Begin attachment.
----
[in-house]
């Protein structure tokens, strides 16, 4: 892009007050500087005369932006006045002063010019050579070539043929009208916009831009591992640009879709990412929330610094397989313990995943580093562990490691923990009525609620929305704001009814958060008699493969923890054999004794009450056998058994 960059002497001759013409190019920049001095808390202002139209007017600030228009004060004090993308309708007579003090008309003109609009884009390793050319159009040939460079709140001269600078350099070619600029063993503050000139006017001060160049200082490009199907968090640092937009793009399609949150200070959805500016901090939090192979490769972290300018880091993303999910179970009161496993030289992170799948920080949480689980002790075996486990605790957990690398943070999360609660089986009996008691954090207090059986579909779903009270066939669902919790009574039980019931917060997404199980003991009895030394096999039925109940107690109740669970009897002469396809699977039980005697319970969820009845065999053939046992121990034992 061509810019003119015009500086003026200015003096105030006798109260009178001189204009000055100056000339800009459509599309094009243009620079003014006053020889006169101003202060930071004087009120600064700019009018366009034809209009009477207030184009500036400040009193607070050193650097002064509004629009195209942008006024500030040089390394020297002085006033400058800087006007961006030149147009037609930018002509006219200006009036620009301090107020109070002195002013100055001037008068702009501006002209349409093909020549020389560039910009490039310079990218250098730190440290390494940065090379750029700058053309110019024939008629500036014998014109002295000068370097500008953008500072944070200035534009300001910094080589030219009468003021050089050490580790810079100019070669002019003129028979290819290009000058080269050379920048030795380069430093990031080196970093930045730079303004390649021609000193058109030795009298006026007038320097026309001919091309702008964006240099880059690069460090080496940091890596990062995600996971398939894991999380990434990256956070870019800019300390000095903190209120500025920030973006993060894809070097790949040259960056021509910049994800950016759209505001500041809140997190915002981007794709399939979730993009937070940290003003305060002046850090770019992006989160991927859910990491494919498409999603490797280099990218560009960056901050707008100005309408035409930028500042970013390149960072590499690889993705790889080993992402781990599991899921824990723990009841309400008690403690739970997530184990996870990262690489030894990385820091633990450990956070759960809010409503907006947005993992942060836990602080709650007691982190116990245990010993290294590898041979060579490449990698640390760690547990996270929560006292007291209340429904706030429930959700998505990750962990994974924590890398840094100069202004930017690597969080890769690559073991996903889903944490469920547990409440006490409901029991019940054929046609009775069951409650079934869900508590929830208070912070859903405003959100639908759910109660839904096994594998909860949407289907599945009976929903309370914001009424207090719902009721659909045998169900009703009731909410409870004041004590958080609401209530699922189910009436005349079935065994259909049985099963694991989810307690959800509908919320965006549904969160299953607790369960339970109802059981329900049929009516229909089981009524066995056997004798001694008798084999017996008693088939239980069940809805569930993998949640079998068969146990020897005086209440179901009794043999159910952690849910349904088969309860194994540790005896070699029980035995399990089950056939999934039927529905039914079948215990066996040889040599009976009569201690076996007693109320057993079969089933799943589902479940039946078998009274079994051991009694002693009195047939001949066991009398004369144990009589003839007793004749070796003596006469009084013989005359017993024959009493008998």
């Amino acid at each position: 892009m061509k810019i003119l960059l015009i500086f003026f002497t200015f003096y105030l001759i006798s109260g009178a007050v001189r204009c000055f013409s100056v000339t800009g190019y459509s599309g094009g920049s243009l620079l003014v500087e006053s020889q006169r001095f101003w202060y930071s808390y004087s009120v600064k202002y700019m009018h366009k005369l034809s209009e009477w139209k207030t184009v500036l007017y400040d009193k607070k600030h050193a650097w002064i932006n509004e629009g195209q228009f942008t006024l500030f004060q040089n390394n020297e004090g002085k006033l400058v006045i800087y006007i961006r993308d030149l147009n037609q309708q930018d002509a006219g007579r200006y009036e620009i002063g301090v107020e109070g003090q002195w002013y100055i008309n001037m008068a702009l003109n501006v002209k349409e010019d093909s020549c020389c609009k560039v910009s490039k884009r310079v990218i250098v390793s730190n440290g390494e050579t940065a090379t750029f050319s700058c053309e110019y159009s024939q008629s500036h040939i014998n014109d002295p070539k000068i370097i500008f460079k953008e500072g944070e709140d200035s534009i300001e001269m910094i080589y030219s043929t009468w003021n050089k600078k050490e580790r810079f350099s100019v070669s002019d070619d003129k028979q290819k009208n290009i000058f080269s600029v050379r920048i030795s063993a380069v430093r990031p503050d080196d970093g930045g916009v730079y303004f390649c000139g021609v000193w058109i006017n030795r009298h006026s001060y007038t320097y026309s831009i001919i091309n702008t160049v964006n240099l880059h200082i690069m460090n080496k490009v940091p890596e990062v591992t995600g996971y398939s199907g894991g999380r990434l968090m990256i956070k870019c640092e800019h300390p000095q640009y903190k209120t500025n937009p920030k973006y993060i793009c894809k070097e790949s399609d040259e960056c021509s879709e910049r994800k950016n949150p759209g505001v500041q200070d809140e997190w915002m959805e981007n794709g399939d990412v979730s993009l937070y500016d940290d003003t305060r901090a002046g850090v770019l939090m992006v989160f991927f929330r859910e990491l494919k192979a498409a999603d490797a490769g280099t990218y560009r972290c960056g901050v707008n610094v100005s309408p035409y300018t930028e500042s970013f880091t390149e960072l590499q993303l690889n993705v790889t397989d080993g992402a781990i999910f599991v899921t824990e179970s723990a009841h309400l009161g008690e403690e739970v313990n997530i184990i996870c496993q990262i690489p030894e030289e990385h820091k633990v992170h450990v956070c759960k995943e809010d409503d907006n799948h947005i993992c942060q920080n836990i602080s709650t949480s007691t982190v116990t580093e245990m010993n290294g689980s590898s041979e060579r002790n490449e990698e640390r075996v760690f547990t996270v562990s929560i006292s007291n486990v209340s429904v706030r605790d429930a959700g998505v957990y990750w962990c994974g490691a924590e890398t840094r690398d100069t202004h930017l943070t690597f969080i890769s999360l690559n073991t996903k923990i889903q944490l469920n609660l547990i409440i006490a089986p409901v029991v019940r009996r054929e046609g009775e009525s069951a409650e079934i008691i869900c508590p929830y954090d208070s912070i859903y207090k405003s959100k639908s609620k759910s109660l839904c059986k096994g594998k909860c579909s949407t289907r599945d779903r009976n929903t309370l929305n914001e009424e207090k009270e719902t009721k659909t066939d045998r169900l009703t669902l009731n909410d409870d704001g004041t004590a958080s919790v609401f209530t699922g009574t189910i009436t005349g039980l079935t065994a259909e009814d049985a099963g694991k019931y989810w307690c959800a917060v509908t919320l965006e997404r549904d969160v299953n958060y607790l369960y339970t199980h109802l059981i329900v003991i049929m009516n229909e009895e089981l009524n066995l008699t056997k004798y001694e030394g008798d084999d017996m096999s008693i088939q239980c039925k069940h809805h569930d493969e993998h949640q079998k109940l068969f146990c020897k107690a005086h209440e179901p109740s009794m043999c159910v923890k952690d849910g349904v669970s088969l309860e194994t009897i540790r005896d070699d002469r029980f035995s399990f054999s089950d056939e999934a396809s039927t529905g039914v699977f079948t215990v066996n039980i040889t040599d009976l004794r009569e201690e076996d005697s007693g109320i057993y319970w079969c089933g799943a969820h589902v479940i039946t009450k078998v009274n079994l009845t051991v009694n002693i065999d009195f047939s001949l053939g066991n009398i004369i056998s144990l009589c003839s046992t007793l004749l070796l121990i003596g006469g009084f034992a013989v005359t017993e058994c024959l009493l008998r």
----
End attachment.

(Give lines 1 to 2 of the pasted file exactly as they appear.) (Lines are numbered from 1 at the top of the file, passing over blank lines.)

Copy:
[in-house]
């Protein structure tokens, strides 16, 4: 892009007050500087005369932006006045002063010019050579070539043929009208916009831009591992640009879709990412929330610094397989313990995943580093562990490691923990009525609620929305704001009814958060008699493969923890054999004794009450056998058994 960059002497001759013409190019920049001095808390202002139209007017600030228009004060004090993308309708007579003090008309003109609009884009390793050319159009040939460079709140001269600078350099070619600029063993503050000139006017001060160049200082490009199907968090640092937009793009399609949150200070959805500016901090939090192979490769972290300018880091993303999910179970009161496993030289992170799948920080949480689980002790075996486990605790957990690398943070999360609660089986009996008691954090207090059986579909779903009270066939669902919790009574039980019931917060997404199980003991009895030394096999039925109940107690109740669970009897002469396809699977039980005697319970969820009845065999053939046992121990034992 061509810019003119015009500086003026200015003096105030006798109260009178001189204009000055100056000339800009459509599309094009243009620079003014006053020889006169101003202060930071004087009120600064700019009018366009034809209009009477207030184009500036400040009193607070050193650097002064509004629009195209942008006024500030040089390394020297002085006033400058800087006007961006030149147009037609930018002509006219200006009036620009301090107020109070002195002013100055001037008068702009501006002209349409093909020549020389560039910009490039310079990218250098730190440290390494940065090379750029700058053309110019024939008629500036014998014109002295000068370097500008953008500072944070200035534009300001910094080589030219009468003021050089050490580790810079100019070669002019003129028979290819290009000058080269050379920048030795380069430093990031080196970093930045730079303004390649021609000193058109030795009298006026007038320097026309001919091309702008964006240099880059690069460090080496940091890596990062995600996971398939894991999380990434990256956070870019800019300390000095903190209120500025920030973006993060894809070097790949040259960056021509910049994800950016759209505001500041809140997190915002981007794709399939979730993009937070940290003003305060002046850090770019992006989160991927859910990491494919498409999603490797280099990218560009960056901050707008100005309408035409930028500042970013390149960072590499690889993705790889080993992402781990599991899921824990723990009841309400008690403690739970997530184990996870990262690489030894990385820091633990450990956070759960809010409503907006947005993992942060836990602080709650007691982190116990245990010993290294590898041979060579490449990698640390760690547990996270929560006292007291209340429904706030429930959700998505990750962990994974924590890398840094100069202004930017690597969080890769690559073991996903889903944490469920547990409440006490409901029991019940054929046609009775069951409650079934869900508590929830208070912070859903405003959100639908759910109660839904096994594998909860949407289907599945009976929903309370914001009424207090719902009721659909045998169900009703009731909410409870004041004590958080609401209530699922189910009436005349079935065994259909049985099963694991989810307690959800509908919320965006549904969160299953607790369960339970109802059981329900049929009516229909089981009524066995056997004798001694008798084999017996008693088939239980069940809805569930993998949640079998068969146990020897005086209440179901009794043999159910952690849910349904088969309860194994540790005896070699029980035995399990089950056939999934039927529905039914079948215990066996040889040599009976009569201690076996007693109320057993079969089933799943589902479940039946078998009274079994051991009694002693009195047939001949066991009398004369144990009589003839007793004749070796003596006469009084013989005359017993024959009493008998």